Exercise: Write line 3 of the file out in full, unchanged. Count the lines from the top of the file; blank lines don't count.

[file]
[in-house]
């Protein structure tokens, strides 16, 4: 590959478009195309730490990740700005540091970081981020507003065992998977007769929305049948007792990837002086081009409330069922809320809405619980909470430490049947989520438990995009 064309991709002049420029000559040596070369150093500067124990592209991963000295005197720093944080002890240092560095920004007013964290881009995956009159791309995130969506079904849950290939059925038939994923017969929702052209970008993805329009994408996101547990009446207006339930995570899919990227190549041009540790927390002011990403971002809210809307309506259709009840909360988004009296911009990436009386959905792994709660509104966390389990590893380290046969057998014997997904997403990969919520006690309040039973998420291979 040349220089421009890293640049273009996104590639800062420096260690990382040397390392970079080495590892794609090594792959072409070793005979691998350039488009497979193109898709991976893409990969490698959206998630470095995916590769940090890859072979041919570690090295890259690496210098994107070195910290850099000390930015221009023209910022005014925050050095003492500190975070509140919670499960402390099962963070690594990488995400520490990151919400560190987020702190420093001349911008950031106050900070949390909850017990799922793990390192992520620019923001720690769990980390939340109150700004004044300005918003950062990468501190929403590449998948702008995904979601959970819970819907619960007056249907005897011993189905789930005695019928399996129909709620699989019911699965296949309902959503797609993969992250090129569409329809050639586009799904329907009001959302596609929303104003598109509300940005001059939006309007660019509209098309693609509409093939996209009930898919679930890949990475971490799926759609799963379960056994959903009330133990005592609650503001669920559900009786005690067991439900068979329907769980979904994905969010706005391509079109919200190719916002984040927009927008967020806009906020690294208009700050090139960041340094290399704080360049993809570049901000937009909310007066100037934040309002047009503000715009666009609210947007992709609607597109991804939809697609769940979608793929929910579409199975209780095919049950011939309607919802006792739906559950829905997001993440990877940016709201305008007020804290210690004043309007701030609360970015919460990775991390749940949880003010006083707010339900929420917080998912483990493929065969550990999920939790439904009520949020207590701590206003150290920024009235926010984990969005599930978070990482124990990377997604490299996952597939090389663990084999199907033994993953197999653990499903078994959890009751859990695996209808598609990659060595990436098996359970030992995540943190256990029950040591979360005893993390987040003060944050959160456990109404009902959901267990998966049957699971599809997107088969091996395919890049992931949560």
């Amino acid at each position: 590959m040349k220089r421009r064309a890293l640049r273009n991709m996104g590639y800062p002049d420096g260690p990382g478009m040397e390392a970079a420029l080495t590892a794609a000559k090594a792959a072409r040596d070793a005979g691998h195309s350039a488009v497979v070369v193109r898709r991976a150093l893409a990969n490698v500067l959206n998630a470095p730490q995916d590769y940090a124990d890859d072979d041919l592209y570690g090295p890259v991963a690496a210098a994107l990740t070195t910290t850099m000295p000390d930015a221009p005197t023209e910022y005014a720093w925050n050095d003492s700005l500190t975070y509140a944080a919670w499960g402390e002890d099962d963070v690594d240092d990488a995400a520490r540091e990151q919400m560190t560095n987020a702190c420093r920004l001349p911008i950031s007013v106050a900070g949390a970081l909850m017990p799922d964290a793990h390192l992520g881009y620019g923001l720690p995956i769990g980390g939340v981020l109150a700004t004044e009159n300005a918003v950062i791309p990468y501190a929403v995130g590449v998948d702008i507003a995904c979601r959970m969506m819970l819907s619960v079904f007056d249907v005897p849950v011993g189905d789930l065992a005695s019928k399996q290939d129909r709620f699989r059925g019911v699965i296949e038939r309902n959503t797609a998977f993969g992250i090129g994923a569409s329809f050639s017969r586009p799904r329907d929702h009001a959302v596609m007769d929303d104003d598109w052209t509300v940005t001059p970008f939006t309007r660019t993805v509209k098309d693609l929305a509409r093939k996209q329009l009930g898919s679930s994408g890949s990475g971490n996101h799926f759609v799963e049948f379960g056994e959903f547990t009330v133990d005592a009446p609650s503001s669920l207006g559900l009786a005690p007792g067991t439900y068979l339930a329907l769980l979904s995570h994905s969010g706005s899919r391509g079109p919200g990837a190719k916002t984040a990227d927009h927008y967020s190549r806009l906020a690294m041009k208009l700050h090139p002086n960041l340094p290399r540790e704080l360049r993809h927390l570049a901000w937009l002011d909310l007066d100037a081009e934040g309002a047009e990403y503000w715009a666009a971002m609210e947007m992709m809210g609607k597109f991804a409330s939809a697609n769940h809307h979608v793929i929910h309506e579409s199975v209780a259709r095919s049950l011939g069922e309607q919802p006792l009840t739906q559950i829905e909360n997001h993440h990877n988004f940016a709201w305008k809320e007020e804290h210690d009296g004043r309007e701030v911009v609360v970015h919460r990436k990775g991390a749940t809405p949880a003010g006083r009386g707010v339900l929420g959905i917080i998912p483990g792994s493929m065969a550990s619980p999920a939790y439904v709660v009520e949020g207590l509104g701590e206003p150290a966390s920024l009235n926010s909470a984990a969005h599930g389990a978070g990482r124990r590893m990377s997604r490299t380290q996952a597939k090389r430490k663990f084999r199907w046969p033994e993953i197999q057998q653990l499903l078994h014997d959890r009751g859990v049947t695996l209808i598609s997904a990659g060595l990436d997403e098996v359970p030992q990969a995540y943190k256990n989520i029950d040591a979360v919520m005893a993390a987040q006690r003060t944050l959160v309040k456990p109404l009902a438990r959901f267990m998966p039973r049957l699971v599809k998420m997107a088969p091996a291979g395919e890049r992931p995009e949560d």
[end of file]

């Amino acid at each position: 590959m040349k220089r421009r064309a890293l640049r273009n991709m996104g590639y800062p002049d420096g260690p990382g478009m040397e390392a970079a420029l080495t590892a794609a000559k090594a792959a072409r040596d070793a005979g691998h195309s350039a488009v497979v070369v193109r898709r991976a150093l893409a990969n490698v500067l959206n998630a470095p730490q995916d590769y940090a124990d890859d072979d041919l592209y570690g090295p890259v991963a690496a210098a994107l990740t070195t910290t850099m000295p000390d930015a221009p005197t023209e910022y005014a720093w925050n050095d003492s700005l500190t975070y509140a944080a919670w499960g402390e002890d099962d963070v690594d240092d990488a995400a520490r540091e990151q919400m560190t560095n987020a702190c420093r920004l001349p911008i950031s007013v106050a900070g949390a970081l909850m017990p799922d964290a793990h390192l992520g881009y620019g923001l720690p995956i769990g980390g939340v981020l109150a700004t004044e009159n300005a918003v950062i791309p990468y501190a929403v995130g590449v998948d702008i507003a995904c979601r959970m969506m819970l819907s619960v079904f007056d249907v005897p849950v011993g189905d789930l065992a005695s019928k399996q290939d129909r709620f699989r059925g019911v699965i296949e038939r309902n959503t797609a998977f993969g992250i090129g994923a569409s329809f050639s017969r586009p799904r329907d929702h009001a959302v596609m007769d929303d104003d598109w052209t509300v940005t001059p970008f939006t309007r660019t993805v509209k098309d693609l929305a509409r093939k996209q329009l009930g898919s679930s994408g890949s990475g971490n996101h799926f759609v799963e049948f379960g056994e959903f547990t009330v133990d005592a009446p609650s503001s669920l207006g559900l009786a005690p007792g067991t439900y068979l339930a329907l769980l979904s995570h994905s969010g706005s899919r391509g079109p919200g990837a190719k916002t984040a990227d927009h927008y967020s190549r806009l906020a690294m041009k208009l700050h090139p002086n960041l340094p290399r540790e704080l360049r993809h927390l570049a901000w937009l002011d909310l007066d100037a081009e934040g309002a047009e990403y503000w715009a666009a971002m609210e947007m992709m809210g609607k597109f991804a409330s939809a697609n769940h809307h979608v793929i929910h309506e579409s199975v209780a259709r095919s049950l011939g069922e309607q919802p006792l009840t739906q559950i829905e909360n997001h993440h990877n988004f940016a709201w305008k809320e007020e804290h210690d009296g004043r309007e701030v911009v609360v970015h919460r990436k990775g991390a749940t809405p949880a003010g006083r009386g707010v339900l929420g959905i917080i998912p483990g792994s493929m065969a550990s619980p999920a939790y439904v709660v009520e949020g207590l509104g701590e206003p150290a966390s920024l009235n926010s909470a984990a969005h599930g389990a978070g990482r124990r590893m990377s997604r490299t380290q996952a597939k090389r430490k663990f084999r199907w046969p033994e993953i197999q057998q653990l499903l078994h014997d959890r009751g859990v049947t695996l209808i598609s997904a990659g060595l990436d997403e098996v359970p030992q990969a995540y943190k256990n989520i029950d040591a979360v919520m005893a993390a987040q006690r003060t944050l959160v309040k456990p109404l009902a438990r959901f267990m998966p039973r049957l699971v599809k998420m997107a088969p091996a291979g395919e890049r992931p995009e949560d």